Turning human spare parts into exports
June 13, 2013
Professor György K.B. Sándor believes that tissue engineering can become a new global export item.
Sándor specializes in oral and maxillofacial surgery, and does research on bone regeneration, hyperbaric oxygen therapy, tissue engineering, and stem cells.
The goal of his research at the University of Tampere in Finland is to produce bone and cartilage using tissue engineering and to optimize the use of tissue-derived stem cells for bone defects.
With tissue engineering, it is possible to produce tailored, living human spare parts. If the method can be rolled out on a larger scale, it may become the third alternative form of treatment alongside the traditional forms, surgery and pharmacotherapy.
“Tissue-derived stem cells can be isolated from the patient’s own tissue. In that way, they will not cause a rejection reaction. Compared to tissue stem cells, human embryonic stem cells have a greater ability to differentiate into different cell types. In practice, it means that all cell types can be used,” Sándor says.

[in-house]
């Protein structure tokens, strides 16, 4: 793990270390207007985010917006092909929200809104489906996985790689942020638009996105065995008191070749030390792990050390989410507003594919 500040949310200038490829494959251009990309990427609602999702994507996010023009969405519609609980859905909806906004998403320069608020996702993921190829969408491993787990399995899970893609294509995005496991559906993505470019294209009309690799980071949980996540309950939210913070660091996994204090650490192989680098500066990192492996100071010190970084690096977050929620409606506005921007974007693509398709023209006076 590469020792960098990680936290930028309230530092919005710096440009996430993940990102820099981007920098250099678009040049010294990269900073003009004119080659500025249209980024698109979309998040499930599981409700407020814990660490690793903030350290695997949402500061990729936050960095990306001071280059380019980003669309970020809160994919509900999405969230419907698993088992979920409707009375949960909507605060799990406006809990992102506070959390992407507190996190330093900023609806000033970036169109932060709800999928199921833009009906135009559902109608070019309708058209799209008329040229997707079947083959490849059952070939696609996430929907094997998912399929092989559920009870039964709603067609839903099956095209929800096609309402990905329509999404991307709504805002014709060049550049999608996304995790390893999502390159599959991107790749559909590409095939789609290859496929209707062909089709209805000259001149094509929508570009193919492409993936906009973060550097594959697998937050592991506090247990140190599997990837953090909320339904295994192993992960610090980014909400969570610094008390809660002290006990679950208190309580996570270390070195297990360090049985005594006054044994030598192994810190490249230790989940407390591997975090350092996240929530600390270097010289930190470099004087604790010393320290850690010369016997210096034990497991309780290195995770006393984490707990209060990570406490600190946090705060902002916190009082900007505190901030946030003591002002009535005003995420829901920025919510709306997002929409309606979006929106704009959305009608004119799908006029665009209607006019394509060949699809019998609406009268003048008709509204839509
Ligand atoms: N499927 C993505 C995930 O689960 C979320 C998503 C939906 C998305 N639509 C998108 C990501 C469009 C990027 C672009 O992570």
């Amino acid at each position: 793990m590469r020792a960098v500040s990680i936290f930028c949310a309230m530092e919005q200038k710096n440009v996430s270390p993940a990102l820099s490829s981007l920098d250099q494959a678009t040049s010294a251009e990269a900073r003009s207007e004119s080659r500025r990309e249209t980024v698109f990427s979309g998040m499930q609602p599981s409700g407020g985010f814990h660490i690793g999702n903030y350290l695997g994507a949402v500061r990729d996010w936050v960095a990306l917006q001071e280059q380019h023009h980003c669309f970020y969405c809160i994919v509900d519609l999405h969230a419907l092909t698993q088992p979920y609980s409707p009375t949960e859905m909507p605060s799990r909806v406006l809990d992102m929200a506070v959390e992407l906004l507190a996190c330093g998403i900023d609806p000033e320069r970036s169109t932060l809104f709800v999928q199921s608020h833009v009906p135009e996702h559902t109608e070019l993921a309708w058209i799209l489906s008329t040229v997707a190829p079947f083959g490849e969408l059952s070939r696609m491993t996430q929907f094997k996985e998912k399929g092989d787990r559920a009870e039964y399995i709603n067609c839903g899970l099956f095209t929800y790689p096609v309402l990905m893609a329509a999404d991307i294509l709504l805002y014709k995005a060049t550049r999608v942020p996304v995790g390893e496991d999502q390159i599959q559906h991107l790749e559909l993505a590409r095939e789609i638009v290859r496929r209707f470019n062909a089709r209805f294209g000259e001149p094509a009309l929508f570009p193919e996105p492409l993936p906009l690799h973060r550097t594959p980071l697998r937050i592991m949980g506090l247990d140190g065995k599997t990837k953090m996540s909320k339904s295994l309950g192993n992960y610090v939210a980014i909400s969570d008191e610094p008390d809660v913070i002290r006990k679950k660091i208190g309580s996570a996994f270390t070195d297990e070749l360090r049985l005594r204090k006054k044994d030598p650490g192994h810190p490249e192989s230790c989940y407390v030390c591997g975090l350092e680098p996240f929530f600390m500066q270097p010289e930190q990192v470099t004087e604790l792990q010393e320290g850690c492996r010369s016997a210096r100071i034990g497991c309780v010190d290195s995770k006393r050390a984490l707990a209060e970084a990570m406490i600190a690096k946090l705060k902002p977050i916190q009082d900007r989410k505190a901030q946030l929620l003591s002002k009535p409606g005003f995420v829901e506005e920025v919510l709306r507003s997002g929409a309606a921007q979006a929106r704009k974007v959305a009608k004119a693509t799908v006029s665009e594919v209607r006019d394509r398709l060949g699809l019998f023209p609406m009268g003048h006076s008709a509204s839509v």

“At the moment, expertise in the field is concentrated in Finland, but it has also generated global interest in other medically advanced countries,” says Sándor.
In the near future, it is possible that larger numbers of patients will travel to Finland to receive treatment. Sándor believes that as forms of treatment develop, expertise can also be exported abroad to be used on a larger scale.
Sándor works at the BioMediTech research institute run by the University of Tampere and the Tampere University of Technology. BioMediTech is an innovation center that combines biomedicine and technology.
“We have proven with more than 20 clinically successful operations that tissue engineering works,” Sándor says.
FiDiPro (The Finland Distinguished Professor Programme) is a joint funding program of the Academy of Finland and Tekes. FiDiPro enables top researchers, both international and expatriates, to work in Finland for a fixed period of time.